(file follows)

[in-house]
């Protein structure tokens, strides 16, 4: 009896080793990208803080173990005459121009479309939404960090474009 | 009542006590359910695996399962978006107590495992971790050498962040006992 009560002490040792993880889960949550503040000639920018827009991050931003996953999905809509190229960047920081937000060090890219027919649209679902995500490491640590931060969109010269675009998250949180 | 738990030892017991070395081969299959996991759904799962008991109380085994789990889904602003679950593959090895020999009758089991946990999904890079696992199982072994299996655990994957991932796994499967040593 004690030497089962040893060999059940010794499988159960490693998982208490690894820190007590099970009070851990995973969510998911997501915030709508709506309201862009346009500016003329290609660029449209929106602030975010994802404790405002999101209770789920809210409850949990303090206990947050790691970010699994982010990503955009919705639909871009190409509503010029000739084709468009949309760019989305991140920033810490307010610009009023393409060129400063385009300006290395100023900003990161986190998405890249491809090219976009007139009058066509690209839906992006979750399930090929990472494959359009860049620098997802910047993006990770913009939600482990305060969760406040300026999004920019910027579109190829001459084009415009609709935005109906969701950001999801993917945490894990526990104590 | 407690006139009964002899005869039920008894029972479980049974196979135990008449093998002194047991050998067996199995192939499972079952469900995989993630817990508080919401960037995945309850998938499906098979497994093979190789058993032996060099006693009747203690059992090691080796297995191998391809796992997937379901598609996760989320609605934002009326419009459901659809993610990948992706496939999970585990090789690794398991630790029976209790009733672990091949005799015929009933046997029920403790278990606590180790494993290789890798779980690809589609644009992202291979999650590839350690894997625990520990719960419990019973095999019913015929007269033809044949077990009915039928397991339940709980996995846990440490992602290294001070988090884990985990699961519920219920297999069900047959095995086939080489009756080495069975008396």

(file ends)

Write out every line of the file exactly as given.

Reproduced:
[in-house]
């Protein structure tokens, strides 16, 4: 009896080793990208803080173990005459121009479309939404960090474009 | 009542006590359910695996399962978006107590495992971790050498962040006992 009560002490040792993880889960949550503040000639920018827009991050931003996953999905809509190229960047920081937000060090890219027919649209679902995500490491640590931060969109010269675009998250949180 | 738990030892017991070395081969299959996991759904799962008991109380085994789990889904602003679950593959090895020999009758089991946990999904890079696992199982072994299996655990994957991932796994499967040593 004690030497089962040893060999059940010794499988159960490693998982208490690894820190007590099970009070851990995973969510998911997501915030709508709506309201862009346009500016003329290609660029449209929106602030975010994802404790405002999101209770789920809210409850949990303090206990947050790691970010699994982010990503955009919705639909871009190409509503010029000739084709468009949309760019989305991140920033810490307010610009009023393409060129400063385009300006290395100023900003990161986190998405890249491809090219976009007139009058066509690209839906992006979750399930090929990472494959359009860049620098997802910047993006990770913009939600482990305060969760406040300026999004920019910027579109190829001459084009415009609709935005109906969701950001999801993917945490894990526990104590 | 407690006139009964002899005869039920008894029972479980049974196979135990008449093998002194047991050998067996199995192939499972079952469900995989993630817990508080919401960037995945309850998938499906098979497994093979190789058993032996060099006693009747203690059992090691080796297995191998391809796992997937379901598609996760989320609605934002009326419009459901659809993610990948992706496939999970585990090789690794398991630790029976209790009733672990091949005799015929009933046997029920403790278990606590180790494993290789890798779980690809589609644009992202291979999650590839350690894997625990520990719960419990019973095999019913015929007269033809044949077990009915039928397991339940709980996995846990440490992602290294001070988090884990985990699961519920219920297999069900047959095995086939080489009756080495069975008396």